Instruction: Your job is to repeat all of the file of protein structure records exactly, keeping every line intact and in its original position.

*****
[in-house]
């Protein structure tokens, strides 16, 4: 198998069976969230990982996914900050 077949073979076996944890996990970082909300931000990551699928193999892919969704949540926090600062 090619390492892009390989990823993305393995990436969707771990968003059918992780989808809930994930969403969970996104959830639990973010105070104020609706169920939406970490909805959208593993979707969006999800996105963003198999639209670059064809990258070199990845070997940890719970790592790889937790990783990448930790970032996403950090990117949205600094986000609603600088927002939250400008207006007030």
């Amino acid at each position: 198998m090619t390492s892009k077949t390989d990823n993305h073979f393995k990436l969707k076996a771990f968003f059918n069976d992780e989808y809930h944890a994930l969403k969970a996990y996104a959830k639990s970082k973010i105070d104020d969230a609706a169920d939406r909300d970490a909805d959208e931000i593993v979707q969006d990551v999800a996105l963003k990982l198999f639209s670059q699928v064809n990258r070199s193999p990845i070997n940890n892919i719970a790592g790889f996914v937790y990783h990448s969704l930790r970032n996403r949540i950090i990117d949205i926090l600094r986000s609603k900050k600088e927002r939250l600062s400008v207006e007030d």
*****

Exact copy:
[in-house]
């Protein structure tokens, strides 16, 4: 198998069976969230990982996914900050 077949073979076996944890996990970082909300931000990551699928193999892919969704949540926090600062 090619390492892009390989990823993305393995990436969707771990968003059918992780989808809930994930969403969970996104959830639990973010105070104020609706169920939406970490909805959208593993979707969006999800996105963003198999639209670059064809990258070199990845070997940890719970790592790889937790990783990448930790970032996403950090990117949205600094986000609603600088927002939250400008207006007030």
């Amino acid at each position: 198998m090619t390492s892009k077949t390989d990823n993305h073979f393995k990436l969707k076996a771990f968003f059918n069976d992780e989808y809930h944890a994930l969403k969970a996990y996104a959830k639990s970082k973010i105070d104020d969230a609706a169920d939406r909300d970490a909805d959208e931000i593993v979707q969006d990551v999800a996105l963003k990982l198999f639209s670059q699928v064809n990258r070199s193999p990845i070997n940890n892919i719970a790592g790889f996914v937790y990783h990448s969704l930790r970032n996403r949540i950090i990117d949205i926090l600094r986000s609603k900050k600088e927002r939250l600062s400008v207006e007030d």